* "The Cook" -- Delmonico's hires the best cook Dodge City ever saw, but he's temperamental. One customer complains about his eggs and winds up dead.
* "Old Fool" -- This one deals with crimes of the heart: An attractive widow threatens to come between a long and happily married couple. Buddy Ebsen (Barnaby Jones) guest stars.
* "Brother Love" -- Just before dying, a murdered shopkeeper manages to tell Matt the last name of his killer, which means it could be either one of two brothers.
* "Bad Sheriff" -- Matt unexpectedly comes upon a sheriff and deputy who claim they're taking an apprehended bank robber and murderer back to Blue Springs for sentencing. But when the prisoner in question swears they're actually looking to make off with the bankroll themselves, the U.S. Marshall decides to take the whole party back to Dodge and get to the bottom of things.
* "Unloaded Gun" -- Matt's laid up with fever and holding off a pair of vengeful killers, unaware that the gun he's holding has no bullets in it.
* "Tall Trapper" -- The title character kindly shares his camp with a road-weary married couple for one night, and his generosity is repaid by the abusive husband, who accuses the trapper of beating his wife to death.
Those who call Dodge City, Kansas "home" don't much take to people putting on airs. So, in tribute to those friendly folks, I'll keep it short and sweet, like these episodes, which go down as quickly and easily as frosted mugs of Sarsaparilla after a week out on the trail in August.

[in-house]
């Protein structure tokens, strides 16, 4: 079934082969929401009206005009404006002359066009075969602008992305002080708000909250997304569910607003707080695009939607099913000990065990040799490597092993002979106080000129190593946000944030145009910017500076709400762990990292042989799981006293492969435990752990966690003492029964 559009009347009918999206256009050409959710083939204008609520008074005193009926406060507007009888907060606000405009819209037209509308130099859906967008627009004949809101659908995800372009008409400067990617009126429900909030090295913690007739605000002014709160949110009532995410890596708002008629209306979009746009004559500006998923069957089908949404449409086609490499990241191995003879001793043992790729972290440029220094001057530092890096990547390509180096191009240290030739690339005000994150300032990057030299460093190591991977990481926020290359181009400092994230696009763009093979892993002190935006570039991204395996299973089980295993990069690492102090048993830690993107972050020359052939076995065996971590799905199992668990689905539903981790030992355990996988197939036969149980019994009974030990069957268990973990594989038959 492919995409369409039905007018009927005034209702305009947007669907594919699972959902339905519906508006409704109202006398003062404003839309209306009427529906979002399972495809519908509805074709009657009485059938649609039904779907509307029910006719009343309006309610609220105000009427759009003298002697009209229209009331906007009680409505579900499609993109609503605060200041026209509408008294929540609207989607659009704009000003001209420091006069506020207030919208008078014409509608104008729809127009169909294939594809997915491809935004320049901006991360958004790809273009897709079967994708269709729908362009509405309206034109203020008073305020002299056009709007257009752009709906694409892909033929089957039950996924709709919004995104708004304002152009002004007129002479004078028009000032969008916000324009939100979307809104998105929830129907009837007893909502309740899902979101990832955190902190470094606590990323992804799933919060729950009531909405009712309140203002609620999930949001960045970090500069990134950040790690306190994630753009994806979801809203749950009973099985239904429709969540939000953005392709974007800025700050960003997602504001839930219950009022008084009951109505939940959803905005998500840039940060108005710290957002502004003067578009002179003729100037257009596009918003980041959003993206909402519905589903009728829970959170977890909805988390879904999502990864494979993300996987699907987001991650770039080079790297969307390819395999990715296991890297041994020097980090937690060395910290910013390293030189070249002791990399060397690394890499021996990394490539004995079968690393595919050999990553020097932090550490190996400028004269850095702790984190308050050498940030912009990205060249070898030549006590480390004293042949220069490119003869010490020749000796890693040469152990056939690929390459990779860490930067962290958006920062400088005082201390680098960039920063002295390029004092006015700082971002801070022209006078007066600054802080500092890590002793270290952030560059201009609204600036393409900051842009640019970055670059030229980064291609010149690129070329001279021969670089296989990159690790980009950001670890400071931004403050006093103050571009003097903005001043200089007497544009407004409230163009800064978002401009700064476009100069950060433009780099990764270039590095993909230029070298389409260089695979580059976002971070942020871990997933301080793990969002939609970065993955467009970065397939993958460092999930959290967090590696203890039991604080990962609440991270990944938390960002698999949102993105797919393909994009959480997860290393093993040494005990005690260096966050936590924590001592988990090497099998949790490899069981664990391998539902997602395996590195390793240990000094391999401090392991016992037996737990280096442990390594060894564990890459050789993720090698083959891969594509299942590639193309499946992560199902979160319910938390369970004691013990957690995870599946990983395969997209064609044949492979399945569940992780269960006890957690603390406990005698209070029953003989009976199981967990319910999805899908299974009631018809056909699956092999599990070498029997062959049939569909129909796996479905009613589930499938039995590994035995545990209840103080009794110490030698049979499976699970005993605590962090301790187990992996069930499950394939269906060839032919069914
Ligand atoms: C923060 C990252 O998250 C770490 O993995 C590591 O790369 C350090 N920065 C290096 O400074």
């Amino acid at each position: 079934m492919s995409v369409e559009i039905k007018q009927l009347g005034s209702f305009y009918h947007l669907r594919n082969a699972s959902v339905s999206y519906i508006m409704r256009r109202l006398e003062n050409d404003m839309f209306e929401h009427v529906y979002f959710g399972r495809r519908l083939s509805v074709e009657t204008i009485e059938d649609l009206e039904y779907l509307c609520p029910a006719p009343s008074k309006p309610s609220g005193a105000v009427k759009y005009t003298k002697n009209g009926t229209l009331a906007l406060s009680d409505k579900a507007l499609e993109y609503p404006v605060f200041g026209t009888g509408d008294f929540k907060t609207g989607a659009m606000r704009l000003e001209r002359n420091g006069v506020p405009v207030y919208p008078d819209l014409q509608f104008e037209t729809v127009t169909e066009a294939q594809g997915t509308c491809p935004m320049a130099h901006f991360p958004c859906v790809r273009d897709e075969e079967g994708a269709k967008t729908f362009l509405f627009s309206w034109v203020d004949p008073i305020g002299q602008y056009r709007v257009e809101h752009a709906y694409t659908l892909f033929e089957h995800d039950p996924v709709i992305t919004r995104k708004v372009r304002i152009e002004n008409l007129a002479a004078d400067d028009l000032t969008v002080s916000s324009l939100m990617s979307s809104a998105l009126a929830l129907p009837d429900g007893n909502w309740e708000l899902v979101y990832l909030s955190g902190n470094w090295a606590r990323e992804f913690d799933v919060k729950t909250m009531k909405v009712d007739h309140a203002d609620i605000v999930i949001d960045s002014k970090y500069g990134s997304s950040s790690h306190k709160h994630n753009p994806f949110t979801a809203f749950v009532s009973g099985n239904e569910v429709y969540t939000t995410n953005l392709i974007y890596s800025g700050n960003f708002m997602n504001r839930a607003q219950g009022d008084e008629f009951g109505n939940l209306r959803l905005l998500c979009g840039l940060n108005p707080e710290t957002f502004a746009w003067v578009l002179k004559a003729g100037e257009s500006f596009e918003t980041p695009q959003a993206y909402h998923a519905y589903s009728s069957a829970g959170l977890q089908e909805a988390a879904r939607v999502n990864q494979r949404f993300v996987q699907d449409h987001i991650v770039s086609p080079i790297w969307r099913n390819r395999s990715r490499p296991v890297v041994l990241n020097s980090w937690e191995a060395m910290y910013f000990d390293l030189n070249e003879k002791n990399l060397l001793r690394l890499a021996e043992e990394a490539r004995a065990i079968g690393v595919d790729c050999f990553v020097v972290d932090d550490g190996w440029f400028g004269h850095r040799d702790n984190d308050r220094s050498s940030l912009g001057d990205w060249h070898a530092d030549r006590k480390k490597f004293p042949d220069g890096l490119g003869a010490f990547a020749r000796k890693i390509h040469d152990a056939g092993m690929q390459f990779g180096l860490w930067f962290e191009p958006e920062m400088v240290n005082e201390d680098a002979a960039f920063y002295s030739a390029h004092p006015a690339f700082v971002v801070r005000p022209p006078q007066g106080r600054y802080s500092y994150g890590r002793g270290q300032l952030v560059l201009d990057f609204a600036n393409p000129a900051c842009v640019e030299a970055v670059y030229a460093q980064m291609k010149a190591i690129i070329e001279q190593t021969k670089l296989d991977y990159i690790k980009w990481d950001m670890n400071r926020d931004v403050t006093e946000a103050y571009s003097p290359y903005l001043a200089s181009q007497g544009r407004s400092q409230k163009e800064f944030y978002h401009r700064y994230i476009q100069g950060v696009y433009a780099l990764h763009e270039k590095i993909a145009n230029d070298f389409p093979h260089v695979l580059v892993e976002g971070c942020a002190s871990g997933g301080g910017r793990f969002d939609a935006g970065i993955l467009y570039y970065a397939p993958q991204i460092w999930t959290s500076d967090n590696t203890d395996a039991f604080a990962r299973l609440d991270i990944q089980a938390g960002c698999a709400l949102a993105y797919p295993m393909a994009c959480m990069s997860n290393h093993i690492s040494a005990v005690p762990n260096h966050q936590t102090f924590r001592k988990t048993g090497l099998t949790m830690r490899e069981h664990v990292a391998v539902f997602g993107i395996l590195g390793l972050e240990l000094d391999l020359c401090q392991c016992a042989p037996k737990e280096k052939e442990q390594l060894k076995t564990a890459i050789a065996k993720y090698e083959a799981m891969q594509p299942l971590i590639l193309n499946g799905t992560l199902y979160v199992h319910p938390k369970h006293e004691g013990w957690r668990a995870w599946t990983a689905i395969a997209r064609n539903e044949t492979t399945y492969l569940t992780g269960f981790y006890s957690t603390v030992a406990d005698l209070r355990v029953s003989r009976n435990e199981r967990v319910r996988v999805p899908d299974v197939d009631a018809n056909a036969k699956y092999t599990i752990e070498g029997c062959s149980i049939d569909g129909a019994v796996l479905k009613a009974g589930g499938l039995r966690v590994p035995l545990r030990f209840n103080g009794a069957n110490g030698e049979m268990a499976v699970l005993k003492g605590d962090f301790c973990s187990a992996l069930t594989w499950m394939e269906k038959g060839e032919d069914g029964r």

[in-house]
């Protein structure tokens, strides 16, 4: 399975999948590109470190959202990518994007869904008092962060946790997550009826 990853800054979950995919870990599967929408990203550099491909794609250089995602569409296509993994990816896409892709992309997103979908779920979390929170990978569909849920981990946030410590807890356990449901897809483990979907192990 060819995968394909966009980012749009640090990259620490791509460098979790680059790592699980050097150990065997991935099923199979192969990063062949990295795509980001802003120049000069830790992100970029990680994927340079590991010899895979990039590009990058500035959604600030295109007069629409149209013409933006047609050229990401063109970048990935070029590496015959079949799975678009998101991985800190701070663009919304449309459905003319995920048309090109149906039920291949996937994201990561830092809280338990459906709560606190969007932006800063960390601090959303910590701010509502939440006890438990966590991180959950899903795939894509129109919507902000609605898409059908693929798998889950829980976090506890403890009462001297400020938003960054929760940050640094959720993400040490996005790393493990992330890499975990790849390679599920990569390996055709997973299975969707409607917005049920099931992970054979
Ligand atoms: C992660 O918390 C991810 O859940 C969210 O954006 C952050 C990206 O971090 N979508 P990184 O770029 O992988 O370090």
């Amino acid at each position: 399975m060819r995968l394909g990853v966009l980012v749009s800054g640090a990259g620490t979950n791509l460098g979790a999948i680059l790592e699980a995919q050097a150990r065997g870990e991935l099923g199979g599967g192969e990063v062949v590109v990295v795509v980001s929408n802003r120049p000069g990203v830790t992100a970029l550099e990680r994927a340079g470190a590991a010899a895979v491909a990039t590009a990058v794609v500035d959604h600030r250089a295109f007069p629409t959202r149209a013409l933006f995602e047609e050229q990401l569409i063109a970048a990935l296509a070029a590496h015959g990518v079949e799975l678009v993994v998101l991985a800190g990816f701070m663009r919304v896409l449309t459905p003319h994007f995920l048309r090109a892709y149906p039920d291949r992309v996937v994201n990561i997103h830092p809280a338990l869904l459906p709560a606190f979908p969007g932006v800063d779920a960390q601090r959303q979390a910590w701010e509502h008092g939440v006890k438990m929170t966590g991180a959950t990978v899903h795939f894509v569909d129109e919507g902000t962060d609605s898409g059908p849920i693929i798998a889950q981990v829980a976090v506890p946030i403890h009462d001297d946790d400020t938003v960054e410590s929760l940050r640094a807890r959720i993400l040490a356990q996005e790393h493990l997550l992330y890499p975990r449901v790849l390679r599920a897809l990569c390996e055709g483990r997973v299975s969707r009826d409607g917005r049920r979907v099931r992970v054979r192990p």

Fortunately, Paramount has managed to keep all but trace elements of dust and grit (prairie or otherwise) out of these wonderful standard definition 1.33:1 full screen black and white transfers. The Dolby 2.0 Mono mix does a bang-up job, but if some of the sixty two year old soundtrack provides a challenge, you have the helpful option of English SDH captioning. Unfortunately, there are no extras in these saddle bags.
If you're looking to wet your whistle with something a bit more spirited than Sarsaparilla, mosey on over to the Long Branch saloon, run by the lovely, flame-haired Miss Kitty (Amanda Blake). Mind you, keep your head about over-indulging, or you'll find yourself waking to the punishing aroma of Chicory coffee brewed up special by Chester Goode (Dennis Weaver) over at the jailhouse. Hangover or no, you'll want to go easy with Chester's java, or you'll be needing to see ol' Doc Adams (Milburn Stone) for what ails you. Doc can usually be found cooling his heels at the Long Branch, which is kind of funny, ain't it?
Not Guilty! Now saddle up and head over to Volume 2.
Review content copyright © 2012 P.S. Colbert; Site layout and review format copyright © 1998 - 2015 HipClick Designs LLC
Scales of Justice
* Full Frame
* Dolby Digital 2.0 Mono (English)
* English (SDH)
Running Time: 494 Minutes
Release Year: 1960
MPAA Rating: Not Rated